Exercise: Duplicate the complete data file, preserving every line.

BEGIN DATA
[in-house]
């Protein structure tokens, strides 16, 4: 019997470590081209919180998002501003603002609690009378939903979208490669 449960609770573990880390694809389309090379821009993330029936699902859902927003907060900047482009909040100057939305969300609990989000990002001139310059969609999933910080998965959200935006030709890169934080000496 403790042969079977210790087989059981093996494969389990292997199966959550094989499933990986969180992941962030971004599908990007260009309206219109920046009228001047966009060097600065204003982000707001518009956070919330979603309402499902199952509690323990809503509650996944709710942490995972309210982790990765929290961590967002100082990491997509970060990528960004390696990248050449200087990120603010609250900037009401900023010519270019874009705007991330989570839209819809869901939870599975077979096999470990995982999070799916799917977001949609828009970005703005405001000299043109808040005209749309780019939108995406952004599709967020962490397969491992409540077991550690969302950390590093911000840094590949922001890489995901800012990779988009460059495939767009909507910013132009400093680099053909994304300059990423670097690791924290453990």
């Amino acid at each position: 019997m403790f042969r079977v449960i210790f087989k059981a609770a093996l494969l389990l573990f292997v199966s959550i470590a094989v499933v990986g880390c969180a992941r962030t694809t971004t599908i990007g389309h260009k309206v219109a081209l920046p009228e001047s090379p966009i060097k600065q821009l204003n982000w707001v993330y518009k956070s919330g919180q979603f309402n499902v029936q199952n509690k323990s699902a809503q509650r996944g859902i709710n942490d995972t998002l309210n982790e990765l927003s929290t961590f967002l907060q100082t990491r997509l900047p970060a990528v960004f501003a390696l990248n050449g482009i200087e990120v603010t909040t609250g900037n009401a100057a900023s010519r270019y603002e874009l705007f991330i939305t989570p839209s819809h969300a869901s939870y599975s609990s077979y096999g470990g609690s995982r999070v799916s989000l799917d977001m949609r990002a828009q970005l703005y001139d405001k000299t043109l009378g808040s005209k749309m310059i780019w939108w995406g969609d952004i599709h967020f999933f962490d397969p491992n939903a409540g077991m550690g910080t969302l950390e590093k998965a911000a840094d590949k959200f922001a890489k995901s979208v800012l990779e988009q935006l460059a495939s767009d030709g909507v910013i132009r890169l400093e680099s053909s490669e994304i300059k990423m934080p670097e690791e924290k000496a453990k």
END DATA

[in-house]
């Protein structure tokens, strides 16, 4: 019997470590081209919180998002501003603002609690009378939903979208490669 449960609770573990880390694809389309090379821009993330029936699902859902927003907060900047482009909040100057939305969300609990989000990002001139310059969609999933910080998965959200935006030709890169934080000496 403790042969079977210790087989059981093996494969389990292997199966959550094989499933990986969180992941962030971004599908990007260009309206219109920046009228001047966009060097600065204003982000707001518009956070919330979603309402499902199952509690323990809503509650996944709710942490995972309210982790990765929290961590967002100082990491997509970060990528960004390696990248050449200087990120603010609250900037009401900023010519270019874009705007991330989570839209819809869901939870599975077979096999470990995982999070799916799917977001949609828009970005703005405001000299043109808040005209749309780019939108995406952004599709967020962490397969491992409540077991550690969302950390590093911000840094590949922001890489995901800012990779988009460059495939767009909507910013132009400093680099053909994304300059990423670097690791924290453990």
């Amino acid at each position: 019997m403790f042969r079977v449960i210790f087989k059981a609770a093996l494969l389990l573990f292997v199966s959550i470590a094989v499933v990986g880390c969180a992941r962030t694809t971004t599908i990007g389309h260009k309206v219109a081209l920046p009228e001047s090379p966009i060097k600065q821009l204003n982000w707001v993330y518009k956070s919330g919180q979603f309402n499902v029936q199952n509690k323990s699902a809503q509650r996944g859902i709710n942490d995972t998002l309210n982790e990765l927003s929290t961590f967002l907060q100082t990491r997509l900047p970060a990528v960004f501003a390696l990248n050449g482009i200087e990120v603010t909040t609250g900037n009401a100057a900023s010519r270019y603002e874009l705007f991330i939305t989570p839209s819809h969300a869901s939870y599975s609990s077979y096999g470990g609690s995982r999070v799916s989000l799917d977001m949609r990002a828009q970005l703005y001139d405001k000299t043109l009378g808040s005209k749309m310059i780019w939108w995406g969609d952004i599709h967020f999933f962490d397969p491992n939903a409540g077991m550690g910080t969302l950390e590093k998965a911000a840094d590949k959200f922001a890489k995901s979208v800012l990779e988009q935006l460059a495939s767009d030709g909507v910013i132009r890169l400093e680099s053909s490669e994304i300059k990423m934080p670097e690791e924290k000496a453990k």